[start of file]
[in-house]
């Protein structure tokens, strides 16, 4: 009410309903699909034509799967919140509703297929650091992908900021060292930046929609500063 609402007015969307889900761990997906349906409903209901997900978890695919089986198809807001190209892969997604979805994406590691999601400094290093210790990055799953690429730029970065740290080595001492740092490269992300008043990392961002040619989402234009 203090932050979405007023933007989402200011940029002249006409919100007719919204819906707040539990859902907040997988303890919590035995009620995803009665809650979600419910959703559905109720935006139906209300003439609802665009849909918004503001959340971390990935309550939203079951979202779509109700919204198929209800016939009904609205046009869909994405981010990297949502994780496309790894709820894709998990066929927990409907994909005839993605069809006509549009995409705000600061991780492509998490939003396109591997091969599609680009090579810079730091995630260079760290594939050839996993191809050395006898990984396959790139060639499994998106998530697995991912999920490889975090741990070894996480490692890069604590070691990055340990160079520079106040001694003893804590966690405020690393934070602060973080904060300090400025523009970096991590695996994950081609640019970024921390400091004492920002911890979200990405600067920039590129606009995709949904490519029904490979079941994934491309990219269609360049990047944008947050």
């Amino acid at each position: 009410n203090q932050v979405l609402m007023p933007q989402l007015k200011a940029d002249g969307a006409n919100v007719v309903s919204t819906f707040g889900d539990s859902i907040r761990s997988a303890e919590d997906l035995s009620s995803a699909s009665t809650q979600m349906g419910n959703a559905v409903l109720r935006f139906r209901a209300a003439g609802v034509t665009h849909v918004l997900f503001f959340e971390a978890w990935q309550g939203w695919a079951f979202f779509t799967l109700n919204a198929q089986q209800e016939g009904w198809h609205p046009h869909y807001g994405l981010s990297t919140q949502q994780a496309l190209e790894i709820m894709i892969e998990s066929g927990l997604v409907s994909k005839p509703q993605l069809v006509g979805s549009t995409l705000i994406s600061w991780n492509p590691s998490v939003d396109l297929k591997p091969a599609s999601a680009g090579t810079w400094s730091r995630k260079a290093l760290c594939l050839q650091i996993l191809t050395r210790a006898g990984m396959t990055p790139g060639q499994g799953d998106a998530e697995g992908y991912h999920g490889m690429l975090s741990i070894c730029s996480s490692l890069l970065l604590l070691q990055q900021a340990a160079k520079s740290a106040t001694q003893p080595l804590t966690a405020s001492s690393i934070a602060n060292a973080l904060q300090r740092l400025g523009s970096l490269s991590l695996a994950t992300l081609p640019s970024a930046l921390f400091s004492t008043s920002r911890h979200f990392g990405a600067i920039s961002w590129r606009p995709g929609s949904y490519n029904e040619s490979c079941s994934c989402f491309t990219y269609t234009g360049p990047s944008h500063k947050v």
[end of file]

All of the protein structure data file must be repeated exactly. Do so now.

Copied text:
[in-house]
């Protein structure tokens, strides 16, 4: 009410309903699909034509799967919140509703297929650091992908900021060292930046929609500063 609402007015969307889900761990997906349906409903209901997900978890695919089986198809807001190209892969997604979805994406590691999601400094290093210790990055799953690429730029970065740290080595001492740092490269992300008043990392961002040619989402234009 203090932050979405007023933007989402200011940029002249006409919100007719919204819906707040539990859902907040997988303890919590035995009620995803009665809650979600419910959703559905109720935006139906209300003439609802665009849909918004503001959340971390990935309550939203079951979202779509109700919204198929209800016939009904609205046009869909994405981010990297949502994780496309790894709820894709998990066929927990409907994909005839993605069809006509549009995409705000600061991780492509998490939003396109591997091969599609680009090579810079730091995630260079760290594939050839996993191809050395006898990984396959790139060639499994998106998530697995991912999920490889975090741990070894996480490692890069604590070691990055340990160079520079106040001694003893804590966690405020690393934070602060973080904060300090400025523009970096991590695996994950081609640019970024921390400091004492920002911890979200990405600067920039590129606009995709949904490519029904490979079941994934491309990219269609360049990047944008947050």
């Amino acid at each position: 009410n203090q932050v979405l609402m007023p933007q989402l007015k200011a940029d002249g969307a006409n919100v007719v309903s919204t819906f707040g889900d539990s859902i907040r761990s997988a303890e919590d997906l035995s009620s995803a699909s009665t809650q979600m349906g419910n959703a559905v409903l109720r935006f139906r209901a209300a003439g609802v034509t665009h849909v918004l997900f503001f959340e971390a978890w990935q309550g939203w695919a079951f979202f779509t799967l109700n919204a198929q089986q209800e016939g009904w198809h609205p046009h869909y807001g994405l981010s990297t919140q949502q994780a496309l190209e790894i709820m894709i892969e998990s066929g927990l997604v409907s994909k005839p509703q993605l069809v006509g979805s549009t995409l705000i994406s600061w991780n492509p590691s998490v939003d396109l297929k591997p091969a599609s999601a680009g090579t810079w400094s730091r995630k260079a290093l760290c594939l050839q650091i996993l191809t050395r210790a006898g990984m396959t990055p790139g060639q499994g799953d998106a998530e697995g992908y991912h999920g490889m690429l975090s741990i070894c730029s996480s490692l890069l970065l604590l070691q990055q900021a340990a160079k520079s740290a106040t001694q003893p080595l804590t966690a405020s001492s690393i934070a602060n060292a973080l904060q300090r740092l400025g523009s970096l490269s991590l695996a994950t992300l081609p640019s970024a930046l921390f400091s004492t008043s920002r911890h979200f990392g990405a600067i920039s961002w590129r606009p995709g929609s949904y490519n029904e040619s490979c079941s994934c989402f491309t990219y269609t234009g360049p990047s944008h500063k947050v």